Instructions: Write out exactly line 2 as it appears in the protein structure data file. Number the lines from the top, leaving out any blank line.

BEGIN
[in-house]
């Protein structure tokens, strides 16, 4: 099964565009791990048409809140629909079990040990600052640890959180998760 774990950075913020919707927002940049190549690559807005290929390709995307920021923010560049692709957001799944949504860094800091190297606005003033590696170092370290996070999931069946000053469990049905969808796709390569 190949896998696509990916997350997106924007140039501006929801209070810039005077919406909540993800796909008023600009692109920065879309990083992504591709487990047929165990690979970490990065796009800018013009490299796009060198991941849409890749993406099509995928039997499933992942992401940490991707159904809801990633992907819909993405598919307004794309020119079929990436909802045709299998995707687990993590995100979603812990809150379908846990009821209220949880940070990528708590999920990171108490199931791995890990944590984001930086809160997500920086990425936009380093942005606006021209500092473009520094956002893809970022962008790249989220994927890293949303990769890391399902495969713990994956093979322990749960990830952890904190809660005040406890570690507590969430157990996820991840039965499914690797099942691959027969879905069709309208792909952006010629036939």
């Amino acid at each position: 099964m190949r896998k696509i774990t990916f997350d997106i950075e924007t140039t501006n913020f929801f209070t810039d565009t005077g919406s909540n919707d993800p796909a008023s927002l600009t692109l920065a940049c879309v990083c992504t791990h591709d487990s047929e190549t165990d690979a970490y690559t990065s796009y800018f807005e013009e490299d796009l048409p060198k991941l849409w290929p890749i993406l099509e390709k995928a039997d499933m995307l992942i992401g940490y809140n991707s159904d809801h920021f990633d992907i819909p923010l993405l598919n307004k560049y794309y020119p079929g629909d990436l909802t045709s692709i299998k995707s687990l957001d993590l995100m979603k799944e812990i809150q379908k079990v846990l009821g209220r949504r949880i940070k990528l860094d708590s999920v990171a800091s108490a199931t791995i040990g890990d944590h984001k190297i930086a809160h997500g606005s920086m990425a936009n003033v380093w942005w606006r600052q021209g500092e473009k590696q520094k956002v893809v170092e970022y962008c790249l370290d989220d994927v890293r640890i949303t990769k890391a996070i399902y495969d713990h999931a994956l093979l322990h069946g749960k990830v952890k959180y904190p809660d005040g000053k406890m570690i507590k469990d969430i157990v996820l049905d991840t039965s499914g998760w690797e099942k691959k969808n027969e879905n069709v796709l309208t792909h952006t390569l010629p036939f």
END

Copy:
């Protein structure tokens, strides 16, 4: 099964565009791990048409809140629909079990040990600052640890959180998760 774990950075913020919707927002940049190549690559807005290929390709995307920021923010560049692709957001799944949504860094800091190297606005003033590696170092370290996070999931069946000053469990049905969808796709390569 190949896998696509990916997350997106924007140039501006929801209070810039005077919406909540993800796909008023600009692109920065879309990083992504591709487990047929165990690979970490990065796009800018013009490299796009060198991941849409890749993406099509995928039997499933992942992401940490991707159904809801990633992907819909993405598919307004794309020119079929990436909802045709299998995707687990993590995100979603812990809150379908846990009821209220949880940070990528708590999920990171108490199931791995890990944590984001930086809160997500920086990425936009380093942005606006021209500092473009520094956002893809970022962008790249989220994927890293949303990769890391399902495969713990994956093979322990749960990830952890904190809660005040406890570690507590969430157990996820991840039965499914690797099942691959027969879905069709309208792909952006010629036939």